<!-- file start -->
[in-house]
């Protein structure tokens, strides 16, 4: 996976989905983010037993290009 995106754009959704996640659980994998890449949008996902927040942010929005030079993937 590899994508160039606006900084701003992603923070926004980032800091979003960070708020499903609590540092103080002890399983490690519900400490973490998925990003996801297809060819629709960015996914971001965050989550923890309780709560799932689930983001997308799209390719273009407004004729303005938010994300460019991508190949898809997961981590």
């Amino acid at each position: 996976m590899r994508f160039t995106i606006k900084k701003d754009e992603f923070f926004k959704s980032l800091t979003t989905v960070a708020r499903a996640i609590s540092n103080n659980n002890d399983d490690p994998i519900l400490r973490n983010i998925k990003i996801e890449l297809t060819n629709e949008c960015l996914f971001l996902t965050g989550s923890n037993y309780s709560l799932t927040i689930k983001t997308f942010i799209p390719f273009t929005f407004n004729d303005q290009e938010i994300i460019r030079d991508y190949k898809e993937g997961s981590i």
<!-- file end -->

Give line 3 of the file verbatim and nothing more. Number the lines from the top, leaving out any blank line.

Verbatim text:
């Amino acid at each position: 996976m590899r994508f160039t995106i606006k900084k701003d754009e992603f923070f926004k959704s980032l800091t979003t989905v960070a708020r499903a996640i609590s540092n103080n659980n002890d399983d490690p994998i519900l400490r973490n983010i998925k990003i996801e890449l297809t060819n629709e949008c960015l996914f971001l996902t965050g989550s923890n037993y309780s709560l799932t927040i689930k983001t997308f942010i799209p390719f273009t929005f407004n004729d303005q290009e938010i994300i460019r030079d991508y190949k898809e993937g997961s981590i």